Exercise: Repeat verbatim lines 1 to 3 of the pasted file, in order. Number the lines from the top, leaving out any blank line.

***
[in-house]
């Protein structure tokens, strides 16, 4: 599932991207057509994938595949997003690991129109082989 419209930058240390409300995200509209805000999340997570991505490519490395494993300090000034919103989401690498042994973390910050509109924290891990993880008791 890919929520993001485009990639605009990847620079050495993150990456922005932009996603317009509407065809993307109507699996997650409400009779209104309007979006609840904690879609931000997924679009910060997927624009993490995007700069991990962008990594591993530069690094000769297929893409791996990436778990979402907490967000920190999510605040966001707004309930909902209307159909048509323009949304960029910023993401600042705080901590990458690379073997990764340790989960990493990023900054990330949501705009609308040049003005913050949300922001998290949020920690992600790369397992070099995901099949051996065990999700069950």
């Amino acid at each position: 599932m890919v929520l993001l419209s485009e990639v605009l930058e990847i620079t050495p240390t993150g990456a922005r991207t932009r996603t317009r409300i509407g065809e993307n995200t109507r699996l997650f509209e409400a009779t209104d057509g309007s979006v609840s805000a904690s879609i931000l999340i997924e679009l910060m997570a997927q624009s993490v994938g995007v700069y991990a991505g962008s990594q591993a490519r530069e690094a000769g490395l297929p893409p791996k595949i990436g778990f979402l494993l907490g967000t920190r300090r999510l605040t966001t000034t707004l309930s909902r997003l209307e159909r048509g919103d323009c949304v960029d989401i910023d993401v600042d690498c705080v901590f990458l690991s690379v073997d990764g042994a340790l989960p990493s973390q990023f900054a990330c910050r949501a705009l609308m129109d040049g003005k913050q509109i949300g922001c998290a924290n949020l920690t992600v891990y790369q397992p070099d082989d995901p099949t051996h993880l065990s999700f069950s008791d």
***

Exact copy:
[in-house]
């Protein structure tokens, strides 16, 4: 599932991207057509994938595949997003690991129109082989 419209930058240390409300995200509209805000999340997570991505490519490395494993300090000034919103989401690498042994973390910050509109924290891990993880008791 890919929520993001485009990639605009990847620079050495993150990456922005932009996603317009509407065809993307109507699996997650409400009779209104309007979006609840904690879609931000997924679009910060997927624009993490995007700069991990962008990594591993530069690094000769297929893409791996990436778990979402907490967000920190999510605040966001707004309930909902209307159909048509323009949304960029910023993401600042705080901590990458690379073997990764340790989960990493990023900054990330949501705009609308040049003005913050949300922001998290949020920690992600790369397992070099995901099949051996065990999700069950």
């Amino acid at each position: 599932m890919v929520l993001l419209s485009e990639v605009l930058e990847i620079t050495p240390t993150g990456a922005r991207t932009r996603t317009r409300i509407g065809e993307n995200t109507r699996l997650f509209e409400a009779t209104d057509g309007s979006v609840s805000a904690s879609i931000l999340i997924e679009l910060m997570a997927q624009s993490v994938g995007v700069y991990a991505g962008s990594q591993a490519r530069e690094a000769g490395l297929p893409p791996k595949i990436g778990f979402l494993l907490g967000t920190r300090r999510l605040t966001t000034t707004l309930s909902r997003l209307e159909r048509g919103d323009c949304v960029d989401i910023d993401v600042d690498c705080v901590f990458l690991s690379v073997d990764g042994a340790l989960p990493s973390q990023f900054a990330c910050r949501a705009l609308m129109d040049g003005k913050q509109i949300g922001c998290a924290n949020l920690t992600v891990y790369q397992p070099d082989d995901p099949t051996h993880l065990s999700f069950s008791d």